Front-page banner of Progress, before it was taken over by the State Labor Party. (Original held at National Library of Australia.)
Paul runs a little paper for the unemployed, called Progress, which he has to set by hand. He assembles his own words, letter by letter, on a short metal gadget he holds in one hand. Printers call this thing a stick. He takes the characters from two cases, each divided into little boxes, that contain the alphabet and every thought we shall imagine. [RED, page 162]
This episode makes a little more sense with some knowledge of letterpress typesetting by hand.
In hand-set type, each letter or “character” is a separate piece of metal, parts of which are called the face, the beard, the shoulder, belly, back and feet. Some of the parts are named in this diagram:
Letters are added to form words on a metal “stick” (left). The typesetter learns to read the type back-to-front and upside-down (right and below):
This kind of typesetting was labour-intensive and highly skilled, requiring a long apprenticeship. In many ways the procedures differed little from how type was set in the fifteenth century.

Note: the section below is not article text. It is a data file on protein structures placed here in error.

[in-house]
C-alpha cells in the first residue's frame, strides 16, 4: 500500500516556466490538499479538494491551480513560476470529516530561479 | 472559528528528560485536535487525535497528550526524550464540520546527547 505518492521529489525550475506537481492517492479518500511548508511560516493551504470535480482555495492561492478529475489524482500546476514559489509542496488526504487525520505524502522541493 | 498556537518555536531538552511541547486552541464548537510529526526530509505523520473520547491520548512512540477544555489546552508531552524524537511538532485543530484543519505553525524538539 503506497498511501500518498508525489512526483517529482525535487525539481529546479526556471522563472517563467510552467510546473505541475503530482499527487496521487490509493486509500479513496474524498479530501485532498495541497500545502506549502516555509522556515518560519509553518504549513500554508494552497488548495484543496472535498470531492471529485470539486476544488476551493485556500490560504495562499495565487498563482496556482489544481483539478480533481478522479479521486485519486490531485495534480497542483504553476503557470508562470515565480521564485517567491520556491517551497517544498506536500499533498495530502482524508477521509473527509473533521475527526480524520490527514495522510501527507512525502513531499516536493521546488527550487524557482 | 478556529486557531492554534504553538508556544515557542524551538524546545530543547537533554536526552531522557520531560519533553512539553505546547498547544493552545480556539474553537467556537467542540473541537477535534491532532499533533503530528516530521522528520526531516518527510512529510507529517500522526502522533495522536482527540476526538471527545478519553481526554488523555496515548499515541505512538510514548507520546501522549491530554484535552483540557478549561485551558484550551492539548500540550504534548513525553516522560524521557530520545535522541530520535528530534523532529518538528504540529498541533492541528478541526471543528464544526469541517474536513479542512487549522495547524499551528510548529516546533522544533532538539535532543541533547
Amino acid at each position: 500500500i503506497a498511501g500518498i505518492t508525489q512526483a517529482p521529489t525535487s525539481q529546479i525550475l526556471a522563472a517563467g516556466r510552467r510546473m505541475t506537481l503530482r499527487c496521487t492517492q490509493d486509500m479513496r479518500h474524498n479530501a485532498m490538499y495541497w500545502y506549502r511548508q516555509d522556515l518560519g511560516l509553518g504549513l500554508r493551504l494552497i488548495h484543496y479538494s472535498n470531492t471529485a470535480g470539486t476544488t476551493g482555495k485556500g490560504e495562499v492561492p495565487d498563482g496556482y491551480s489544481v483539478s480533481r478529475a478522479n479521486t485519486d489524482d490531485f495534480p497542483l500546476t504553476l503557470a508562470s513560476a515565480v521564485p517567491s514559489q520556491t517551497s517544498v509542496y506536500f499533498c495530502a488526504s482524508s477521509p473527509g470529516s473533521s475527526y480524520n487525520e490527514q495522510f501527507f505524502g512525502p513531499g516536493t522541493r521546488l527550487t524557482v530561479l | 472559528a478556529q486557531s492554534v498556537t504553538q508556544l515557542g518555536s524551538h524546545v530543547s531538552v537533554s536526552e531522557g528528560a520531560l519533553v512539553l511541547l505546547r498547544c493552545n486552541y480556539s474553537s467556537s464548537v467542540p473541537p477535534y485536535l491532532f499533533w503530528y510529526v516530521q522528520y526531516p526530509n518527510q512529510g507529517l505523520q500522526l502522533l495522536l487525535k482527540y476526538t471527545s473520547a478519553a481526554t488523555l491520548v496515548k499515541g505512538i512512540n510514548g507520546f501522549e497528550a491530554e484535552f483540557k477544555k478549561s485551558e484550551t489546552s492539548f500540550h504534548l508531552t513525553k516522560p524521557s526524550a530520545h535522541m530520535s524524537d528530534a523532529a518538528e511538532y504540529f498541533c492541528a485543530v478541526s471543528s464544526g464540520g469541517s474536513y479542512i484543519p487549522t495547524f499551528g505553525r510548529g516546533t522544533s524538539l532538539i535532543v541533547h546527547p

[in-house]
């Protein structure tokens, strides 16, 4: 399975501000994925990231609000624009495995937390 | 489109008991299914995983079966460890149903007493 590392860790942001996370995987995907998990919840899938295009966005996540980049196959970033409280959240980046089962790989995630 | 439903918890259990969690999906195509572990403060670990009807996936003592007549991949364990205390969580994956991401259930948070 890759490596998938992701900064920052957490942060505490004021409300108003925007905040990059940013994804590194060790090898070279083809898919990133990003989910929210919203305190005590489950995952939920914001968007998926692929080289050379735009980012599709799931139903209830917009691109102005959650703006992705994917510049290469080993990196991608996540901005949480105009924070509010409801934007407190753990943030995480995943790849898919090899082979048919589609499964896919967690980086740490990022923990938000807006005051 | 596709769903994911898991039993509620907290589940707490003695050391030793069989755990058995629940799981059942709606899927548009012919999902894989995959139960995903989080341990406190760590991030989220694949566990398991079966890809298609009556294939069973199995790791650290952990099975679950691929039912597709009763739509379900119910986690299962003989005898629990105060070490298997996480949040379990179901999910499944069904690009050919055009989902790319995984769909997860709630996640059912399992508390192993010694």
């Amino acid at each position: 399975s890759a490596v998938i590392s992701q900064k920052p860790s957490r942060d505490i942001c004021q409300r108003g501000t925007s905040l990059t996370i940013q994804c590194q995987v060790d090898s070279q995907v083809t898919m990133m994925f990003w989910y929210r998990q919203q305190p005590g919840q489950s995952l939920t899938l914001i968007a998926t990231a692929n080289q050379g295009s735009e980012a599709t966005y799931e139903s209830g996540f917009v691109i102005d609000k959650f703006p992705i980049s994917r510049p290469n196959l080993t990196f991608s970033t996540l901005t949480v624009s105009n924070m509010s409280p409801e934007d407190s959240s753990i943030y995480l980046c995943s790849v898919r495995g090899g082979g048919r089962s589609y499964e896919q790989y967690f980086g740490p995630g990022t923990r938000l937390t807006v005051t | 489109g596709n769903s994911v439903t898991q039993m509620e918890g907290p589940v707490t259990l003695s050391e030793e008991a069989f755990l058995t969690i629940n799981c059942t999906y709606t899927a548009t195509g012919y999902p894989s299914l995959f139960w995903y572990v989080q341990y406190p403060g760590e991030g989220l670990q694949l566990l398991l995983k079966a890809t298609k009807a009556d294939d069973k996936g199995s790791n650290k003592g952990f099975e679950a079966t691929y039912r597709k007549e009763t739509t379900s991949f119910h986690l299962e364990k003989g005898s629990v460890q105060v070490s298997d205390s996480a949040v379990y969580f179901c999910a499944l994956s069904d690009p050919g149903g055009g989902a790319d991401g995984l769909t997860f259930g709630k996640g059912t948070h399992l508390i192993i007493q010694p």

A page of type is “made up” in an iron frame called a forme:
In the forme pieces of wood or metal are added where blank space is to appear. These pieces are below the height of the letters so they can’t be printed. All of these loose items (“spaces” and type) are then fixed in place by tightening the quoins (the four pieces with small holes) using a simple key. (This example was assembled by a compositor at the Penrith Printing Museum, which is “set up as a 1940s print shop”.)
After printing, the quoins are loosened and the individual types are “distributed” back to where they came from — these wooden cases:
The “capital letters” in the upper case are arranged alphabetically. The lower case is filled with the other letters in this arrangement, with the most frequently used letters in the centre:
We still talk of “upper case” and “lower case” letters, although of course these beautifully handmade wooden cases, heavy when filled with lead type, are now found only in museums, specialty letterpress printers, and private collections. What was once an industry is now seen as a craft or hobby.
(Line drawings are from Wm. Atkins (ed.), The Art and Practice of Printing. A Work in Six Volumes. Pitman, 1932, vol. i, pp. 13, 38, 68; and Theodore Low de Vinne, Modern Methods of Book Composition, The Century Company, 1904, p. 12.)